Since then, many companies adjust their quarterly earnings to exclude their cost. Agnico Eagle Mines Ltd. had $24.6-million in 2015 net income using International Financial Reporting Standards. But it added back $19.5-million in stock options expenses, along with other items, to get to $93-million in "adjusted net income."
Restructuring or other "non-recurring" expenses: Companies argue that severance payments and other costs associated with buying another firm are one-time in nature, so they leave them out of quarterly earnings – but then, the next quarter, they announce another acquisition, and another batch of one-time charges appears, only to be excluded again. BCE Inc. has adjusted for "severance, acquisition and other costs" each year for the past five years.
"One of the more common justifications for many earnings adjustments is that they are 'non-cash expenses' and therefore should be excluded," Mr. Scilipoti wrote in the Veritas report. "This line of reasoning falls down for two reasons: One, earnings are not a cash metric and are not supposed to be. Two, investors interested in cash generation can and should look at the cash flow statement."
Adjusting for items that are non-cash "simply produces earnings metrics that management has created without giving investors a clear picture of either earnings or cash flow," he writes. In other words, these adjusted profit figures are sometimes designed to confuse or obfuscate, instead of clarify matters.
Some institutional investors are so unimpressed with the accounting games that they simply ignore profitability measures that are being promoted by management. Take one of the most widely used non-GAAP measures, EBITDA, which stands for earnings before interest, taxes, depreciation and amortization. "It is shocking to me how many companies in heavy capital-expenditure-required industries are touting EBITDA. For them, depreciation is a real expense," says Barry Schwartz, chief investment officer at Baskin Wealth Management in Toronto. "We generally skip the income statement" and focus on how much cash flow the company is producing – since that's harder to manipulate than earnings disclosures.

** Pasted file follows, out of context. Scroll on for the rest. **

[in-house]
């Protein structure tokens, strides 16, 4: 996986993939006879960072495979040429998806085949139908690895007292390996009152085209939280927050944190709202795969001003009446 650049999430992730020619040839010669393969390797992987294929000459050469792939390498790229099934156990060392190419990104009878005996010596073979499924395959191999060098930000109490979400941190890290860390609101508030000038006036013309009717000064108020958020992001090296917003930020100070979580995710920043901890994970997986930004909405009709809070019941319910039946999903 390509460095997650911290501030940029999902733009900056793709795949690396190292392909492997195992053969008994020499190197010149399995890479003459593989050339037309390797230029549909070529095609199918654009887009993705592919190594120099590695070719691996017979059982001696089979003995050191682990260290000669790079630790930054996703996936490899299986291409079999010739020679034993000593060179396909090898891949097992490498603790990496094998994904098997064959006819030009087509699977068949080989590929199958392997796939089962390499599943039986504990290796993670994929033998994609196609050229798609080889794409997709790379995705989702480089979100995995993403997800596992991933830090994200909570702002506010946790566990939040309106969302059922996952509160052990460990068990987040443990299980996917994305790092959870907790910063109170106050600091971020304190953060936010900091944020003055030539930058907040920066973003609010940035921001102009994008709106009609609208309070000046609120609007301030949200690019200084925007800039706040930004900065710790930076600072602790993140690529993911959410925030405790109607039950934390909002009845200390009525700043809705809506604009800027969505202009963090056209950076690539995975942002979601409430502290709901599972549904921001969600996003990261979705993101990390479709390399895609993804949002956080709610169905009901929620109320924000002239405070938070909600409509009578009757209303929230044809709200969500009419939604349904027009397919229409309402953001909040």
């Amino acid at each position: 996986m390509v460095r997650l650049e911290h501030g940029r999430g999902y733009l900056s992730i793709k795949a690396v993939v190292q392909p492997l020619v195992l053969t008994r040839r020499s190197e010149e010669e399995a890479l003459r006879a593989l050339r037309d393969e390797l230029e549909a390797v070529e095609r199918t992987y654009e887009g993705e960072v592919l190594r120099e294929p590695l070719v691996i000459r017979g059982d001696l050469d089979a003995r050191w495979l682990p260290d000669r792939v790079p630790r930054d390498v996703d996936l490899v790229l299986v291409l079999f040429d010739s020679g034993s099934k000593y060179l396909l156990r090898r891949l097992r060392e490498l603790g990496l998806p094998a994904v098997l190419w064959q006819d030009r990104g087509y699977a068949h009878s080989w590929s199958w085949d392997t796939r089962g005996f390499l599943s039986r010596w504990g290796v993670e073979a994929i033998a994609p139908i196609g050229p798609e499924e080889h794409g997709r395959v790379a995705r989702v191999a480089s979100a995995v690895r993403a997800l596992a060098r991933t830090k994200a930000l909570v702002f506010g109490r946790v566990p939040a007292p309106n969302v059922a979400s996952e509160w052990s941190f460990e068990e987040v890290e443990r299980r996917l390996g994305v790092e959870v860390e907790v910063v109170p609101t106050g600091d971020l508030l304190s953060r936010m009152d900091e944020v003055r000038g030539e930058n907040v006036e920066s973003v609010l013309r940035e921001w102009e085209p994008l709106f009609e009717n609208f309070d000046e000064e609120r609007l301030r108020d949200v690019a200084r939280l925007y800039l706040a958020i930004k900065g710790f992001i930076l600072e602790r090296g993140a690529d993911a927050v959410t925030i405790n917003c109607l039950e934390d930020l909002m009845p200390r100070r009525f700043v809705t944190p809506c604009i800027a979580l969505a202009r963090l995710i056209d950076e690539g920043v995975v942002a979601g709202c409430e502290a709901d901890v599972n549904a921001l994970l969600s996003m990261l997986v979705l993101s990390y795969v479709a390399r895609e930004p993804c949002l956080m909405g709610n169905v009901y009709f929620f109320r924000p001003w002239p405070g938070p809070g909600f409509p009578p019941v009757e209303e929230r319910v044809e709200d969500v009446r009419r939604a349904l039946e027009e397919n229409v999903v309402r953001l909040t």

One of the poster children for non-GAAP earnings – although surely the rest of the S&P/TSX 60 will dislike the comparison – is Valeant Pharmaceuticals International Inc., a company that Veritas put in its crosshairs several years ago.
The Laval, Que.-based company had an explicit business model of shunning research and development costs, instead buying other companies or specific drugs that it thought it could make more profitable from cost-cutting or price increases. However, in its earnings report, Valeant removed the cost of amortizing the assets it had acquired, saying these "non-cash" expenses didn't reflect the company's earnings power.
This made it nearly impossible to compare Valeant's earnings figures to those reported by other pharmaceutical companies that included research and development costs every quarter. And it had the effect of allowing Valeant's preferred earnings measure to balloon, even as it posted losses. Investors bought into the growth story and Valeant briefly became the largest company on the Toronto Stock Exchange – until its share prices collapsed under the weight of questions about its sales practices and accounting. It's now under investigation by the U.S. Securities and Exchange Commission and the U.S. Department of Justice (and the company has acknowledged it had a "tone at the top" problem with its now-departed management).
The widespread use of these adjustments, however, suggests a belief among management that standard accounting rules – International Financial Reporting Standards for most Canadian public companies, U.S. GAAP for others – are not flexible enough to completely reflect how a company is actually performing.
"We believe that GAAP, and having a set of standards that everyone has to follow as a basis, is very important – it sets a level playing field," says Susan Campbell, the chair of the Committee on Corporate Reporting at Financial Executives International Canada, a group for chief financial officers and other finance professionals.